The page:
Kerry Washington is beautiful. Whether dressed up or dressed down, whether with minimal makeup or dramatic bright hues, the woman is certainly beautiful. But, many feel Kerry Washington is not attractive – and even a “scandal” – on the cover of the new InStyle magazine, because her skin looks startlingly light, which sheds new attention to colorism.
Washington proudly posted the cover on her Instagram page stating, “I’m THRILLED to share with you all that I’m on the cover of this year’s March @instylemagazine!” She proudly added that she could not wait for people “to see it and read it! So honored. And crazy excited.” March issues are the second most important ones of the year, behind September, because of their fashion influence resulting in more advertising and sales. The star of the TV show Scandal clearly did not think her attempt to pump up interest in her major March cover issue would spark a controversy, but it did.
Readers jumped all over the photo on social media blasting the magazine for how light her skin color appears on the cover. One fan decried that the magazine was “trying to make you look white. This is severely Photoshopped. You know better than this Kerry!! Anther who claimed to be a professional photographer added, “it’s very obvious that it was intentional either via post production or lightening whilst on set to alter your normal look.”
Colorism, the preference some have for lighter skin looks in many cultures – is a controversial issue. Many successful African-American actresses have somewhat lighter skin, largely because of Caucasian ancestors, including Washington. But many successful Black women today, such as Viola Davis and Lupita Nyong’o, have darker skin. So, social media went wild with accusations that this was a deliberate attempt to make Washington appear even lighter skinned.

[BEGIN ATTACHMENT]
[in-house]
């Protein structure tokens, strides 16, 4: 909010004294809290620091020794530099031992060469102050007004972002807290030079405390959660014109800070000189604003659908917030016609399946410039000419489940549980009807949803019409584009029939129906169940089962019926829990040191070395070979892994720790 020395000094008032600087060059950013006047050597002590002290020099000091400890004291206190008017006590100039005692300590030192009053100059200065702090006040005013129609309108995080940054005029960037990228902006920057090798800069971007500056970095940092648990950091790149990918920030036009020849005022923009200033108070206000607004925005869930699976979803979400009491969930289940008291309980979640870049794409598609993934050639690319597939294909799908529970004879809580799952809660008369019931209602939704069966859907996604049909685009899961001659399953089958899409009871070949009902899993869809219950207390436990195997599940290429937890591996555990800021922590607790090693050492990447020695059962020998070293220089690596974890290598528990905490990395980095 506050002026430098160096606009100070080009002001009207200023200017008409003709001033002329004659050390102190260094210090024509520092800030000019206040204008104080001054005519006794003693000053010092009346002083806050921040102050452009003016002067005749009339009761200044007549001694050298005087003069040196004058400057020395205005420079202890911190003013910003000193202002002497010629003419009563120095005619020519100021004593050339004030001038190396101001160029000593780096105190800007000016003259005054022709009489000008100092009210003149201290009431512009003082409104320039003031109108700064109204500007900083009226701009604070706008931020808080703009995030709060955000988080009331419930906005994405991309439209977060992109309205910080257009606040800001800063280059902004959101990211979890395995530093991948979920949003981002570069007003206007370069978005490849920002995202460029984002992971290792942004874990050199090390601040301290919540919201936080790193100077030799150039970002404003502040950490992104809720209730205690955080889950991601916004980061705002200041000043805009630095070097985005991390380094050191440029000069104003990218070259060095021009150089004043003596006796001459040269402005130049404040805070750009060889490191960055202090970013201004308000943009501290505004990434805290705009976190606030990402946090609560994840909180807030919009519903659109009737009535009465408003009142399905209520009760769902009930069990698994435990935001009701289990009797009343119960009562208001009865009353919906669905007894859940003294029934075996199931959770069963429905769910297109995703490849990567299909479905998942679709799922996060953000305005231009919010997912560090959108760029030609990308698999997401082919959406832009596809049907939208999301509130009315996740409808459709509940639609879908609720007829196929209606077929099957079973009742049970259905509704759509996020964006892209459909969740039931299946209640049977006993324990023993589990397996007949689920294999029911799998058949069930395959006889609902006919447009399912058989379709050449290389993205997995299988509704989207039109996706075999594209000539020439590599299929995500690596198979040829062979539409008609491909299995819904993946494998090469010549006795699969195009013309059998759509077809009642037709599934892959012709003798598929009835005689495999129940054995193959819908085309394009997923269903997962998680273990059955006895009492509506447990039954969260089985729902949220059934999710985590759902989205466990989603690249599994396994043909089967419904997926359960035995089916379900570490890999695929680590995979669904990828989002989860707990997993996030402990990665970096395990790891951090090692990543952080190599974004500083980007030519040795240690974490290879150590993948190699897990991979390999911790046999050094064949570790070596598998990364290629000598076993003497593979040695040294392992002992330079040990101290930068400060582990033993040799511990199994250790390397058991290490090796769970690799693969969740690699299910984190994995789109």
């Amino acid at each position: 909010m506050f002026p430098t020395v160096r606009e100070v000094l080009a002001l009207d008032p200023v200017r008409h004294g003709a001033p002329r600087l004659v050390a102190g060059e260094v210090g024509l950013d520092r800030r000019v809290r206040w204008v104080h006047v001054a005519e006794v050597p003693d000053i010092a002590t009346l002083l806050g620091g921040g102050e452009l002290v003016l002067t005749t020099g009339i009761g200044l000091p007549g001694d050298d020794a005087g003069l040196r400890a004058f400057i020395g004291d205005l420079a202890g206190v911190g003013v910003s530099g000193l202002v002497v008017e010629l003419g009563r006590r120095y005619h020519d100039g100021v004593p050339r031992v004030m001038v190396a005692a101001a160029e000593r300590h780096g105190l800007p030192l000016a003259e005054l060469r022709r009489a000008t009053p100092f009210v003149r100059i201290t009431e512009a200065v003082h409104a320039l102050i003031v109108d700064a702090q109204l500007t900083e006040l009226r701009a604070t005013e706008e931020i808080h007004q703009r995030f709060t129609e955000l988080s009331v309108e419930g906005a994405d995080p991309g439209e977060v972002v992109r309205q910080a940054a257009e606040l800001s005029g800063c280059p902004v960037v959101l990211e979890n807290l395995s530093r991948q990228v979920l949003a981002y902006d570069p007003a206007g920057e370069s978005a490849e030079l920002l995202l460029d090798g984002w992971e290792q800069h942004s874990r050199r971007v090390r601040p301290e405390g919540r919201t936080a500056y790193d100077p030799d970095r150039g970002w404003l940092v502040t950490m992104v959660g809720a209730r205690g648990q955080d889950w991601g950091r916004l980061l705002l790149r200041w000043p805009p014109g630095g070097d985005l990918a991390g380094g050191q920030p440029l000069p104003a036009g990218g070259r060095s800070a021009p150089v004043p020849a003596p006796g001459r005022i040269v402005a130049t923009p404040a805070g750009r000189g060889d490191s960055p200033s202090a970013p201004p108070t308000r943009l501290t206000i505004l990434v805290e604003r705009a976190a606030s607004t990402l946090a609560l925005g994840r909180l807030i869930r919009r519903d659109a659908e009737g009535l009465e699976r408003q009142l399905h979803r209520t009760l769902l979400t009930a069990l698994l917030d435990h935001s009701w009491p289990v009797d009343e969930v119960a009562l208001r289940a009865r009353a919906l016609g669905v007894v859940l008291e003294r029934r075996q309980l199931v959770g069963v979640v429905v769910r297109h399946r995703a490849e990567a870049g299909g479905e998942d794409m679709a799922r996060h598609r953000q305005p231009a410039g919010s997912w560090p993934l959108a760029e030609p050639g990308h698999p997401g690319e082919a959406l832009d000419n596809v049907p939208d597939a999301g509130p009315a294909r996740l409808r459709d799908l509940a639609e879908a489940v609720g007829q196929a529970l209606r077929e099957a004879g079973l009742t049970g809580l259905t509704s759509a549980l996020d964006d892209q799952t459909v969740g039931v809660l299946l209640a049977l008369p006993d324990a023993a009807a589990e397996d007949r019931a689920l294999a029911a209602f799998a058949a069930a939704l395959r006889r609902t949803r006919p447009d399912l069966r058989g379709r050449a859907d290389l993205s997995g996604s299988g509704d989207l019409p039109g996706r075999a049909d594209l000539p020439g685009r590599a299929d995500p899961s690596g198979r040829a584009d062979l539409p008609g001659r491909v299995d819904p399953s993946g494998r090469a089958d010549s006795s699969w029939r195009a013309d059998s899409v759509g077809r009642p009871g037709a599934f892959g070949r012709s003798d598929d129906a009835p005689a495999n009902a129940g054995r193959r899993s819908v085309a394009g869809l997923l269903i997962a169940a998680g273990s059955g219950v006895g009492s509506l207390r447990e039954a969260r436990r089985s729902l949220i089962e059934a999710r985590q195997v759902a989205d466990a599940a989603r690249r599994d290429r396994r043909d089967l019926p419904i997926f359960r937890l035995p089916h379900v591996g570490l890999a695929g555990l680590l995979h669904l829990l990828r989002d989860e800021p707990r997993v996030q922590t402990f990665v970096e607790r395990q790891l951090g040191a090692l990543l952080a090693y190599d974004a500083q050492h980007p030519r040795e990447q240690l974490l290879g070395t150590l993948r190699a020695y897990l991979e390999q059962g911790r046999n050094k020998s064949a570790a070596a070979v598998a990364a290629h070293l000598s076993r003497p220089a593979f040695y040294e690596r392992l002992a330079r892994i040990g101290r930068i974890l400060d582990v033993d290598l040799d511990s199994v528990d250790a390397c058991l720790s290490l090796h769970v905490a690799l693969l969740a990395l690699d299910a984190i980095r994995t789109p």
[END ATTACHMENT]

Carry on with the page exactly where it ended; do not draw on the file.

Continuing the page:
InStyle insisted that it did not digitally lighten her skin on the cover. They defended the cover shot, noting that they are big fans of the actress too. “To feature her on the cover of our March spring fashion issue is both an honor and a delight.”
That said, the magazine’s management did concede that their photographer’s lighting may have created the light skinned illusion. In a statement promising that they did not do anything digitally to the actress’ skin tone, the editors said, “Our cover lighting has likely contributed to this concern.”
The magazine publicly indicated that they heard from the people who heavily criticized their cover photograph because Washington’s skin tone appears to have been lightened. As the magazine editors further noted that they understand that the cover disappointed many, even if it was not created via Photoshop but the effect was done through lighting.
While the situation many have raised hackles, the Kerry Washington InStyle cover also raised awareness and sheds new light on both colorism and sensitivity to fake photos. The editors of InStyle commented that “the feedback has been valuable. We are committed to ensuring that this experience has a positive influence on the ways in which we present all women going forward.”
By Dyanne Weiss